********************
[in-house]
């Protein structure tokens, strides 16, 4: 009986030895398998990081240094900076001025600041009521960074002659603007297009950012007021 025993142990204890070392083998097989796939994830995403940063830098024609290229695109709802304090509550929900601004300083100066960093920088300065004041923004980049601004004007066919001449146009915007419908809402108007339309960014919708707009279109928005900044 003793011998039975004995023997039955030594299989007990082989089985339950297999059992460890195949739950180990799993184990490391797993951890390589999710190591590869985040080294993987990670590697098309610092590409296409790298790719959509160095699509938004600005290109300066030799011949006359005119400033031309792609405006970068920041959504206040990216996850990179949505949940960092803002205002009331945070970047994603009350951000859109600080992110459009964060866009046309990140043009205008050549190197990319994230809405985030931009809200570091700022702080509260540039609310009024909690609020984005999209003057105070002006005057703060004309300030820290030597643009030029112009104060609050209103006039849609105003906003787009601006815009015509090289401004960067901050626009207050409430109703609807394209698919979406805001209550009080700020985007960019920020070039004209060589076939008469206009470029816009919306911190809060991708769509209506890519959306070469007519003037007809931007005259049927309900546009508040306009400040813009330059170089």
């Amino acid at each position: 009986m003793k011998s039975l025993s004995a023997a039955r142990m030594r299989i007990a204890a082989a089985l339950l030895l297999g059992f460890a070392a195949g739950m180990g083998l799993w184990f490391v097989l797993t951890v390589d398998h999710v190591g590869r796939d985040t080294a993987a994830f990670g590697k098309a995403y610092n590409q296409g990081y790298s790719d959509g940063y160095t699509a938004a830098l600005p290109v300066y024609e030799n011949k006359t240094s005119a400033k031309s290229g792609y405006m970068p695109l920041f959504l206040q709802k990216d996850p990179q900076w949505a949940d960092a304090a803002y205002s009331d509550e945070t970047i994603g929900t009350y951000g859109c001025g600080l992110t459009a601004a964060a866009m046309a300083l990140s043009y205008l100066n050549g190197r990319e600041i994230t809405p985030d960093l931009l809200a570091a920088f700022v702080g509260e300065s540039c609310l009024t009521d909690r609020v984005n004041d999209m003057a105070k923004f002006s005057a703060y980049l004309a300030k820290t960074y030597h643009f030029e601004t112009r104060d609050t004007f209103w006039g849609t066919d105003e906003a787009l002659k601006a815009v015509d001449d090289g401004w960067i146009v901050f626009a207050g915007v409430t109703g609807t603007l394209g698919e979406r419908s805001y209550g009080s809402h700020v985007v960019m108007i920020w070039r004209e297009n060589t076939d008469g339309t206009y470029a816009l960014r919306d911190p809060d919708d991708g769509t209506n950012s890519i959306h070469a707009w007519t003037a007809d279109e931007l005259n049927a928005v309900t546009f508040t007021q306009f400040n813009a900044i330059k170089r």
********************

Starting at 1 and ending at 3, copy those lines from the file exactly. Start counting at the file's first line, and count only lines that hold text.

[in-house]
């Protein structure tokens, strides 16, 4: 009986030895398998990081240094900076001025600041009521960074002659603007297009950012007021 025993142990204890070392083998097989796939994830995403940063830098024609290229695109709802304090509550929900601004300083100066960093920088300065004041923004980049601004004007066919001449146009915007419908809402108007339309960014919708707009279109928005900044 003793011998039975004995023997039955030594299989007990082989089985339950297999059992460890195949739950180990799993184990490391797993951890390589999710190591590869985040080294993987990670590697098309610092590409296409790298790719959509160095699509938004600005290109300066030799011949006359005119400033031309792609405006970068920041959504206040990216996850990179949505949940960092803002205002009331945070970047994603009350951000859109600080992110459009964060866009046309990140043009205008050549190197990319994230809405985030931009809200570091700022702080509260540039609310009024909690609020984005999209003057105070002006005057703060004309300030820290030597643009030029112009104060609050209103006039849609105003906003787009601006815009015509090289401004960067901050626009207050409430109703609807394209698919979406805001209550009080700020985007960019920020070039004209060589076939008469206009470029816009919306911190809060991708769509209506890519959306070469007519003037007809931007005259049927309900546009508040306009400040813009330059170089």
């Amino acid at each position: 009986m003793k011998s039975l025993s004995a023997a039955r142990m030594r299989i007990a204890a082989a089985l339950l030895l297999g059992f460890a070392a195949g739950m180990g083998l799993w184990f490391v097989l797993t951890v390589d398998h999710v190591g590869r796939d985040t080294a993987a994830f990670g590697k098309a995403y610092n590409q296409g990081y790298s790719d959509g940063y160095t699509a938004a830098l600005p290109v300066y024609e030799n011949k006359t240094s005119a400033k031309s290229g792609y405006m970068p695109l920041f959504l206040q709802k990216d996850p990179q900076w949505a949940d960092a304090a803002y205002s009331d509550e945070t970047i994603g929900t009350y951000g859109c001025g600080l992110t459009a601004a964060a866009m046309a300083l990140s043009y205008l100066n050549g190197r990319e600041i994230t809405p985030d960093l931009l809200a570091a920088f700022v702080g509260e300065s540039c609310l009024t009521d909690r609020v984005n004041d999209m003057a105070k923004f002006s005057a703060y980049l004309a300030k820290t960074y030597h643009f030029e601004t112009r104060d609050t004007f209103w006039g849609t066919d105003e906003a787009l002659k601006a815009v015509d001449d090289g401004w960067i146009v901050f626009a207050g915007v409430t109703g609807t603007l394209g698919e979406r419908s805001y209550g009080s809402h700020v985007v960019m108007i920020w070039r004209e297009n060589t076939d008469g339309t206009y470029a816009l960014r919306d911190p809060d919708d991708g769509t209506n950012s890519i959306h070469a707009w007519t003037a007809d279109e931007l005259n049927a928005v309900t546009f508040t007021q306009f400040n813009a900044i330059k170089r």